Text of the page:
This week we celebrate one of my favorite holidays… Succot, the Feast of Tabernacles. It is quite remarkable that the Torah readings discuss sacrifices brought to the Temple thousands of years ago.
The first month of the Jewish year is always an exciting one. Rosh Hashana, the Jewish new year, catapults us right into a festive celebration of this year’s potential – we say special prayers, we blow the shofar, and we eat special foods that symbolize the blessings we hope to benefit from and bring with us into the new year.
But beyond the joy that we all feel in the birth of a new baby, the Brit itself has such a special significance to us as individuals and as a people. Some 4,000 years ago, an old man named Abraham heard the call from G-d to leave his home and go forward to the Land of Israel. Some years after his arrival in the land, G-d commanded him to circumcise himself as an act of covenant between him and G-d, an act of covenant that would be repeated by his descendants forever. At the original covenant with Abraham, G-d changed Abraham’s name from Abram to Abraham.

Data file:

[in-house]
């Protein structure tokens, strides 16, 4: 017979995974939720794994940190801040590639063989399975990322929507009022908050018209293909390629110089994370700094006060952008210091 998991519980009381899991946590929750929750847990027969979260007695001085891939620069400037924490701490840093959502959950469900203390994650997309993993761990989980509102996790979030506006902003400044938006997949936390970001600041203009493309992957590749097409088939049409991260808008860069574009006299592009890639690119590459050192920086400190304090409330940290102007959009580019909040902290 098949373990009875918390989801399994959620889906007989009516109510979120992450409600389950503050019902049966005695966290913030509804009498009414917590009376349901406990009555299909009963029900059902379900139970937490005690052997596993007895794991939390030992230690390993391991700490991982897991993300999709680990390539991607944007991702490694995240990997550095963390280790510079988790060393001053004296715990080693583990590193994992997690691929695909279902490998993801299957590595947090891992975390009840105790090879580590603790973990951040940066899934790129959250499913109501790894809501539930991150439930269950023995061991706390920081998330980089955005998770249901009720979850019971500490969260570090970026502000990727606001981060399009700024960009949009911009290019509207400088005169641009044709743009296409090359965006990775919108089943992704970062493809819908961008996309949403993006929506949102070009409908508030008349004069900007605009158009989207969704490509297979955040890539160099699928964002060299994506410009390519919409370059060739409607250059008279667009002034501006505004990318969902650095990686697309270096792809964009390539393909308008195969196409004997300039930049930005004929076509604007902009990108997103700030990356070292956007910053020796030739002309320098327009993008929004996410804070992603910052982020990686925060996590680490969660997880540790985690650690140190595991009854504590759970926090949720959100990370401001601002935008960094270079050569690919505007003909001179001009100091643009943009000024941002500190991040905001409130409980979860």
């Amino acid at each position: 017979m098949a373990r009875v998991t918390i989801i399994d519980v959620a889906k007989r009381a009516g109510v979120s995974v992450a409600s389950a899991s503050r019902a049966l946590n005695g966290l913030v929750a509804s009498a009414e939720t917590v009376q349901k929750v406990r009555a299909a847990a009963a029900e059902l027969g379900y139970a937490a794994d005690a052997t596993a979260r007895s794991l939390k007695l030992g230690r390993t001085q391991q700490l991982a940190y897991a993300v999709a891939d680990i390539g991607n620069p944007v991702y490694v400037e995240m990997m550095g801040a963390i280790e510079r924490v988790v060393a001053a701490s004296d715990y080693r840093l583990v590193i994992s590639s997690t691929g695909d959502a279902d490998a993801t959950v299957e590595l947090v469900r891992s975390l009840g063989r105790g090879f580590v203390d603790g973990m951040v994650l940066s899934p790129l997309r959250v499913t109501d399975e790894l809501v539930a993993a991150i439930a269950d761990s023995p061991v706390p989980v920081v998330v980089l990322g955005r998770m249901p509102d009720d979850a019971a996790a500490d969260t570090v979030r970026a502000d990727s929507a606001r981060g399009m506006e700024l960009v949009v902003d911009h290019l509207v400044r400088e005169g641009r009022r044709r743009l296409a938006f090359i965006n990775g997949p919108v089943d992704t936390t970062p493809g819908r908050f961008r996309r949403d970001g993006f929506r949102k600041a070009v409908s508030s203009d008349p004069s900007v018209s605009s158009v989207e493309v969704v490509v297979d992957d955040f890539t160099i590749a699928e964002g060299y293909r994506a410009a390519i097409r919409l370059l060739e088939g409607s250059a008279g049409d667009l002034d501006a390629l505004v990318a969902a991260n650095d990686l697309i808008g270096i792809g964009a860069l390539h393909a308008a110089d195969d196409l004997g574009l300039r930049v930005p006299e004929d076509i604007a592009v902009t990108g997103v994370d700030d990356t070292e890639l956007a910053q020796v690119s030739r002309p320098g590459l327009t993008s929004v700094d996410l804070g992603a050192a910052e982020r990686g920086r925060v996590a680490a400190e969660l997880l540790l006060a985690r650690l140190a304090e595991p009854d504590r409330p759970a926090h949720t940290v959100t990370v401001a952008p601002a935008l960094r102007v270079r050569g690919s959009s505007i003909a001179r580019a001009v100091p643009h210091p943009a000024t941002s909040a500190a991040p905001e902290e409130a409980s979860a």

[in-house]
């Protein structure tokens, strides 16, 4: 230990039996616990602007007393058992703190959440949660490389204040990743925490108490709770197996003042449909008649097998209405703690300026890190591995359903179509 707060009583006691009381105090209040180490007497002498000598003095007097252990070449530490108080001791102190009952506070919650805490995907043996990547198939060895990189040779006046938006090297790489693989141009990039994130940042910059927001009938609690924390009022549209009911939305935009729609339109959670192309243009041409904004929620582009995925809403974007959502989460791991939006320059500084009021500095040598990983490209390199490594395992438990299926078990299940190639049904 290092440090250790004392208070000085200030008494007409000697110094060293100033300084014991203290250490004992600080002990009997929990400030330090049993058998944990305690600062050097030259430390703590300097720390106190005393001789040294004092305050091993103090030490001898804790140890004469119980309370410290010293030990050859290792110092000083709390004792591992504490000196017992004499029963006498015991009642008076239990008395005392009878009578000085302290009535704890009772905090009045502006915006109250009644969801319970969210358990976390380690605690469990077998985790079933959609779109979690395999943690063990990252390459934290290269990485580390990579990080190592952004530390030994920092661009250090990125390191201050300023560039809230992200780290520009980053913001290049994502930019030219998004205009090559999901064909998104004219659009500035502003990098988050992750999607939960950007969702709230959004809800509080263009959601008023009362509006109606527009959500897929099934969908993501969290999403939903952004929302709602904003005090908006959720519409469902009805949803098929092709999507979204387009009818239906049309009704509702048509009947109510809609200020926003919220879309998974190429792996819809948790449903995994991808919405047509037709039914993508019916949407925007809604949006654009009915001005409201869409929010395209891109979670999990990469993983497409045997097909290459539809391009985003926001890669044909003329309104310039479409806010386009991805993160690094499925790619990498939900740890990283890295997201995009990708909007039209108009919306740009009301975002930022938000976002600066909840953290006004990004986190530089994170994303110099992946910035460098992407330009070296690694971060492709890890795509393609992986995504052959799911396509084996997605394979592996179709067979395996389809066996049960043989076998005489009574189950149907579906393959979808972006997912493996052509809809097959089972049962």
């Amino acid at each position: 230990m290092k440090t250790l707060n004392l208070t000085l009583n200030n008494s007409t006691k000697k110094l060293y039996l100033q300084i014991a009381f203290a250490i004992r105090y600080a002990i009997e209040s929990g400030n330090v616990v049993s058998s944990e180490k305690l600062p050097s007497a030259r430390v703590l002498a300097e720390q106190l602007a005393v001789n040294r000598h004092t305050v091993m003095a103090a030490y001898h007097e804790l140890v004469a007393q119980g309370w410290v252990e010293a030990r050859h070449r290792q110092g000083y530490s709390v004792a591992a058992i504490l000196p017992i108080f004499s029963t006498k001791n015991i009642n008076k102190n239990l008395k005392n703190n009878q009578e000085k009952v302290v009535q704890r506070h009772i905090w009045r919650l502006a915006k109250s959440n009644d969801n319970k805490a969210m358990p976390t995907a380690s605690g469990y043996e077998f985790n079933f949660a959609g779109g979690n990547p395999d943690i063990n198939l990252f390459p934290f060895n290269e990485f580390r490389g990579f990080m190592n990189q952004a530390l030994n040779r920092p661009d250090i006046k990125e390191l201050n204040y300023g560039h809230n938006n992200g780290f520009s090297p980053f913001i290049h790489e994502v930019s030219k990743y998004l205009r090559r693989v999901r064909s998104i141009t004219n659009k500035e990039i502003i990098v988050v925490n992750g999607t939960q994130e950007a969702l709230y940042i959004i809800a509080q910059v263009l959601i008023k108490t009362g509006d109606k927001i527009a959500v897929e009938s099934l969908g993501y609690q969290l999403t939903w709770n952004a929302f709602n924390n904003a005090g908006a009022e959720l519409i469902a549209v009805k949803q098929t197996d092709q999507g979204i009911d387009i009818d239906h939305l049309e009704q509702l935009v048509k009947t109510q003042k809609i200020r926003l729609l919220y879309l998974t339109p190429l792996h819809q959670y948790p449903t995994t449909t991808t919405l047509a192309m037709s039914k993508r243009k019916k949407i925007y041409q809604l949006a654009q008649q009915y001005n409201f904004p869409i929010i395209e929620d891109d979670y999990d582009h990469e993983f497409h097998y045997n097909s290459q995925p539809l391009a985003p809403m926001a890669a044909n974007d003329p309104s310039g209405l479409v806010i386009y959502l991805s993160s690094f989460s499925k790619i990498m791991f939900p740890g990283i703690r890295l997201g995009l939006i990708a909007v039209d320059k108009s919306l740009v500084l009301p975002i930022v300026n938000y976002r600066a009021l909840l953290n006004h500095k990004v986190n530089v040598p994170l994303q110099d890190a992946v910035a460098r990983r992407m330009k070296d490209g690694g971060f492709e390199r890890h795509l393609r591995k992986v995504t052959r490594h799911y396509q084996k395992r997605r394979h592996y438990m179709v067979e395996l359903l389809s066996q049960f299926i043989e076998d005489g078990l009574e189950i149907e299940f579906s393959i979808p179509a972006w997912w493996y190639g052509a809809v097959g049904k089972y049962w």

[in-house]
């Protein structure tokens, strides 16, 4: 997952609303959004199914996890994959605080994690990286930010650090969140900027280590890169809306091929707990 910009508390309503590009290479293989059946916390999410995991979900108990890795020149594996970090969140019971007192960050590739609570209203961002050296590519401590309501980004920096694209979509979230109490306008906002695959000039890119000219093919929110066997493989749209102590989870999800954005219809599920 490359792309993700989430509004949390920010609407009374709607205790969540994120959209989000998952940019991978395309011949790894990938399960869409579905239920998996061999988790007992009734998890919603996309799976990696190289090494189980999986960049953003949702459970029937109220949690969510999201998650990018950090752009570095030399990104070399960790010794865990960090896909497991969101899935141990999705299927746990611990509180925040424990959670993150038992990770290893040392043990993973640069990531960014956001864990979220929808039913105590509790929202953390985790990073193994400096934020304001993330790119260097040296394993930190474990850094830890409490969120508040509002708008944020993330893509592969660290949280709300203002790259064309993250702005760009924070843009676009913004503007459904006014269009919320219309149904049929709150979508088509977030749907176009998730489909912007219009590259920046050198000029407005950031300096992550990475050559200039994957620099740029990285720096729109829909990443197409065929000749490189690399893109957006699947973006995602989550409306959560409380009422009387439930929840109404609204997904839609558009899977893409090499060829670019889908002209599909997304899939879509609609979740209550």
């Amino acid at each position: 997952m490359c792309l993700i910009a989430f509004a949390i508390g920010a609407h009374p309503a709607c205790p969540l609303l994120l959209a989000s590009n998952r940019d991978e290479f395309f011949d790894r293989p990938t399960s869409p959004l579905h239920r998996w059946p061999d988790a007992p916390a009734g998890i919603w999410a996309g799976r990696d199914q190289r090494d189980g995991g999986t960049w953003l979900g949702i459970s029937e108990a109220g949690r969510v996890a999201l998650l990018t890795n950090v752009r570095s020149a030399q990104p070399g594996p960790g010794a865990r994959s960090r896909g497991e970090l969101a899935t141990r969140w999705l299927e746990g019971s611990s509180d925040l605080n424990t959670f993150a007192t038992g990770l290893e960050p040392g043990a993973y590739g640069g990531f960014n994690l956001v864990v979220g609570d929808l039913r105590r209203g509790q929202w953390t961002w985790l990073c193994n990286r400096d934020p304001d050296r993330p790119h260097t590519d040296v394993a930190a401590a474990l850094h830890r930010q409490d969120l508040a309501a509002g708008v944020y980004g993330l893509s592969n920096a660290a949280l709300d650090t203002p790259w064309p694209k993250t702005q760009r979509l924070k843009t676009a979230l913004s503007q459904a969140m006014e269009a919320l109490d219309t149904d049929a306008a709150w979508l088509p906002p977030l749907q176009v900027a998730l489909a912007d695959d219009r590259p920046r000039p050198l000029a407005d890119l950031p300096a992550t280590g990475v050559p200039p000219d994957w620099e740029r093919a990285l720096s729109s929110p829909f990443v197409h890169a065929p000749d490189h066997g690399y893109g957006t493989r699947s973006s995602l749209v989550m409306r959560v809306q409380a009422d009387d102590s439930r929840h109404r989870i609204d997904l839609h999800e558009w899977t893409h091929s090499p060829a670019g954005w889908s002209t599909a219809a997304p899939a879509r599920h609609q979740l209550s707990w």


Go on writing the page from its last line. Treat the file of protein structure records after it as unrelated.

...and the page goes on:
This week is the holiday of Succot, the Feast of Tabernacles, and the fifth Intermediary Day falls on Shabbat, so once again the regular Torah reading is suspended and a special portion for the holiday is read instead.
October 2011 I found myself daydreaming last night while washing the dishes from dinner. My sink looks out onto our porch where our Feast of Tabernacle booth, our Sukka, stands, slightly darkening the kitchen. The Feast of Tabernacles is one of my favorite Jewish holidays. Maybe because it comes on the heels of the High … Read more